The next president of the United States will be the one who has the smarts to lay out their economic platform for the country to be architected and executed by their choice for who will set policy and the right American agenda at the Federal Reserve.
Next, I'll tell you what needs to be fixed, and the best way to go about fixing it.
Up Next: Most people remember the Bill Clinton economy as a "boom" they'd like to see again. But that's a false and dangerous myth. Read more…
About the Author
Shah Gilani boasts a financial pedigree unlike any other. He ran his first hedge fund in 1982 from his seat on the floor of the Chicago Board of Options Exchange. When options on the Standard & Poor's 100 began trading on March 11, 1983, Shah worked in "the pit" as a market maker.
He helped develop what has become known as the Volatility Index (VIX) - to this day one of the most widely used indicators worldwide. After leaving Chicago to run the futures and options division of the British banking giant Lloyd's TSB, Shah moved up to Roosevelt & Cross Inc., an old-line New York boutique firm. There he originated and ran a packaged fixed-income trading desk, and established that company's "listed" and OTC trading desks.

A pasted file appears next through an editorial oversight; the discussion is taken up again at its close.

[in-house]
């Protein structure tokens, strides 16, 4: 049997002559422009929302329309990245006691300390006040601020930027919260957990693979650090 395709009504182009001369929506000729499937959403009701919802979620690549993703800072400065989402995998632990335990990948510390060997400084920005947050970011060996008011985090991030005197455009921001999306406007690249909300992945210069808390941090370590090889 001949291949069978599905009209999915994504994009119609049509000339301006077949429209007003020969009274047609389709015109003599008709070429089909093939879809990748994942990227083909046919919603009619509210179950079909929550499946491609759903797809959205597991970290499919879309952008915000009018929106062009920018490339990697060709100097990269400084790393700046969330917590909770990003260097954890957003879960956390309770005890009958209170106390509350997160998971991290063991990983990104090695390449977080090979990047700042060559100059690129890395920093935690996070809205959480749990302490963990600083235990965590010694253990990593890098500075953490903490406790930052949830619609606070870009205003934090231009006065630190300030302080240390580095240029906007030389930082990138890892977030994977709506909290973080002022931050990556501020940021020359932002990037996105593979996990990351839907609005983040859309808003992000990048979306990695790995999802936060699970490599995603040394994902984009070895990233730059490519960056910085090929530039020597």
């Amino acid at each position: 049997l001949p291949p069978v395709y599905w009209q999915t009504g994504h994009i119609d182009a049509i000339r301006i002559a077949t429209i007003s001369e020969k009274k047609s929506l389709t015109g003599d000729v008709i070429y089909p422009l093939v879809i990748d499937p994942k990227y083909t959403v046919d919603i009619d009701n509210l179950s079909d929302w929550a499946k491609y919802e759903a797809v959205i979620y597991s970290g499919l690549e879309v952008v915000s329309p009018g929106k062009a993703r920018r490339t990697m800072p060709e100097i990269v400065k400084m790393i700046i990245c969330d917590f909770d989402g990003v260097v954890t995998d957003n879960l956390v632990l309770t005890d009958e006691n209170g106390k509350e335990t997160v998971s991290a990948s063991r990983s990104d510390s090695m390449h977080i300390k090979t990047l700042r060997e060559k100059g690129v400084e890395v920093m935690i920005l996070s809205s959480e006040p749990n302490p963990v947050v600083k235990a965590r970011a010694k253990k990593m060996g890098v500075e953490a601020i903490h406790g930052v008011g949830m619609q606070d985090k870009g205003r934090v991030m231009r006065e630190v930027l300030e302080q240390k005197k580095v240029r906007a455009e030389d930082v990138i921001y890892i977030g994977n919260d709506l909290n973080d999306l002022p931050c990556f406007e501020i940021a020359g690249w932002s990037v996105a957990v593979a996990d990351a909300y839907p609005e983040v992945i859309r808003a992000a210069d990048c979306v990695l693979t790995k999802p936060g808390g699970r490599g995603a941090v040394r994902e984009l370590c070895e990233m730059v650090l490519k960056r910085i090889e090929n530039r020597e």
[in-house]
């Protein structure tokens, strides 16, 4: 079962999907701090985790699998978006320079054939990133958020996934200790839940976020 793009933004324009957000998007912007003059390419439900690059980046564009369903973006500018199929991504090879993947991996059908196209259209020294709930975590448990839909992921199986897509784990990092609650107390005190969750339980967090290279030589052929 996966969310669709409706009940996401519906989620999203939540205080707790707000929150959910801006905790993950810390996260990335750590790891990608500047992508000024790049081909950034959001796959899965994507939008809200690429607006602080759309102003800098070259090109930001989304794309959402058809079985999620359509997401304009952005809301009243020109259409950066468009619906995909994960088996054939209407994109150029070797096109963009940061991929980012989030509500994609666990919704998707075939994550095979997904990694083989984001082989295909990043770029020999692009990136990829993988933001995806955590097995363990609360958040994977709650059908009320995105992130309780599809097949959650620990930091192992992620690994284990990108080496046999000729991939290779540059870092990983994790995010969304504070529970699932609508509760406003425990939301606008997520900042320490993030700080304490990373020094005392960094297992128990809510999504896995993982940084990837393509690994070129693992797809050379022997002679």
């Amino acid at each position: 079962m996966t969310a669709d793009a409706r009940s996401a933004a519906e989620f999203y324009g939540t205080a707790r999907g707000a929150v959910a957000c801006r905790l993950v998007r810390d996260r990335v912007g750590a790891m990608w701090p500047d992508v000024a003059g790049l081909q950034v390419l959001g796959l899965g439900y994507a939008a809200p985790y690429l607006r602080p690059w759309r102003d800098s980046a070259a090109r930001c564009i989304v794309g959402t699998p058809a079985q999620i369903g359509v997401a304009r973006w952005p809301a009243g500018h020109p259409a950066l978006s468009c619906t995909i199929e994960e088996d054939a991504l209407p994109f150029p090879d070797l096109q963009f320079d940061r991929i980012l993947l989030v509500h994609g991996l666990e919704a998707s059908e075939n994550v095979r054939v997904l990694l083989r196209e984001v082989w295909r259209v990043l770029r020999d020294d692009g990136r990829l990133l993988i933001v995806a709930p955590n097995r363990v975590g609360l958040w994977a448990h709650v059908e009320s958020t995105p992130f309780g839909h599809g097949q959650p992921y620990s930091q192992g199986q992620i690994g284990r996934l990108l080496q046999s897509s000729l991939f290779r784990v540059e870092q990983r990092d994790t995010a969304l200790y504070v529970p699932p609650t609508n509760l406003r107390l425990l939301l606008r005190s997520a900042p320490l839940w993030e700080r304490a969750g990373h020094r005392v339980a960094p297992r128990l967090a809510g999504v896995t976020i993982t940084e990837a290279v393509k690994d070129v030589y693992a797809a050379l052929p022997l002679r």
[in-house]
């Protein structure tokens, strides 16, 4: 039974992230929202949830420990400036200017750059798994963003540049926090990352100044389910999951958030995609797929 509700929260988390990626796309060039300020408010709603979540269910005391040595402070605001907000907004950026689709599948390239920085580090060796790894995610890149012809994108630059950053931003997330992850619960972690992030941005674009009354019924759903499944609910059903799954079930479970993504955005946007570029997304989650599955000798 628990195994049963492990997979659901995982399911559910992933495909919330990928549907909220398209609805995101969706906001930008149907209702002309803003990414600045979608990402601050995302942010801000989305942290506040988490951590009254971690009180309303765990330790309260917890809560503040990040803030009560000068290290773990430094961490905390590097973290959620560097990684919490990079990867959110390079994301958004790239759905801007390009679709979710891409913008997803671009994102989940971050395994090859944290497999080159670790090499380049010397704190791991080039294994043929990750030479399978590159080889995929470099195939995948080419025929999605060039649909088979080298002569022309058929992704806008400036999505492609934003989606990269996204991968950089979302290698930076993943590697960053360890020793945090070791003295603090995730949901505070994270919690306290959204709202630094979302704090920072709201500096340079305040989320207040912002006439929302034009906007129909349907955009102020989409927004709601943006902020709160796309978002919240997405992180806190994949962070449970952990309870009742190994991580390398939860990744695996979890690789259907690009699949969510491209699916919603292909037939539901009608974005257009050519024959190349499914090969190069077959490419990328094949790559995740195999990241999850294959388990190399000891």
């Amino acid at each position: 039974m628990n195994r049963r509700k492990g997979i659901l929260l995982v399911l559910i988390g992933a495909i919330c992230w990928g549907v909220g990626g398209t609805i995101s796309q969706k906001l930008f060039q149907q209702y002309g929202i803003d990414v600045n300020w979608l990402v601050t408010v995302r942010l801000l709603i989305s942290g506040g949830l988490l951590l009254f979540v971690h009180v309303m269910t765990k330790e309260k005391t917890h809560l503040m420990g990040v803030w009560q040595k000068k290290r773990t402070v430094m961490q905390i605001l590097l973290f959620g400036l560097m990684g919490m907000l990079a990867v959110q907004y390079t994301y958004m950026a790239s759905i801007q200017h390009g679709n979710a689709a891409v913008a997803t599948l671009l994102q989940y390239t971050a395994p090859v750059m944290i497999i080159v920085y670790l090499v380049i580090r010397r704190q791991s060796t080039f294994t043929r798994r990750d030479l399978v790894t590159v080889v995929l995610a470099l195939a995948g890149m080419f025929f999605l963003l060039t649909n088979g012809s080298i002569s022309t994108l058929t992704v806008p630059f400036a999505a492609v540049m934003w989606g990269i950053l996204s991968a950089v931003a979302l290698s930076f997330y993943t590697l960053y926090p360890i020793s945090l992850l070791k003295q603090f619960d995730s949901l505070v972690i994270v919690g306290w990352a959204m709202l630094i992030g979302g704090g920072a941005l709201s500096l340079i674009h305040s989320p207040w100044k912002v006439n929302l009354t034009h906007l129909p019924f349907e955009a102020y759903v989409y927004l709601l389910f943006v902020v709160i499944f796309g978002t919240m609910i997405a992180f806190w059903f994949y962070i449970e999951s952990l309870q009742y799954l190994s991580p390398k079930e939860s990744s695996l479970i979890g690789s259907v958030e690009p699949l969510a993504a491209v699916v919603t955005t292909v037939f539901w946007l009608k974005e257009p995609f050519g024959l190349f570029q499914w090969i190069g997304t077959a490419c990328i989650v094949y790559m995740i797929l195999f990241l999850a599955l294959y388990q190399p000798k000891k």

Shah founded a second hedge fund in 1999, which he ran until 2003.
Shah's vast network of contacts includes the biggest players on Wall Street and in international finance. These contacts give him the real story - when others only get what the investment banks want them to see.
Today, as editor of 10X Trader, Shah presents his legion of subscribers with the chance to earn ten times their money on trade after trade.
Shah is also the proud founding editor of The Money Zone, where after eight years of development and 11 years of backtesting he has found the edge over stocks, giving his members the opportunity to rake in potential double, triple, or even quadruple-digit profits weekly with just a few quick steps.
Shah is a frequent guest on CNBC, Forbes, and Marketwatch, and you can catch him every week on Fox Business's "Varney & Co."
He also writes our most talked-about publication, Wall Street Insights & Indictments, where he reveals how Wall Street's high-stakes game is really played.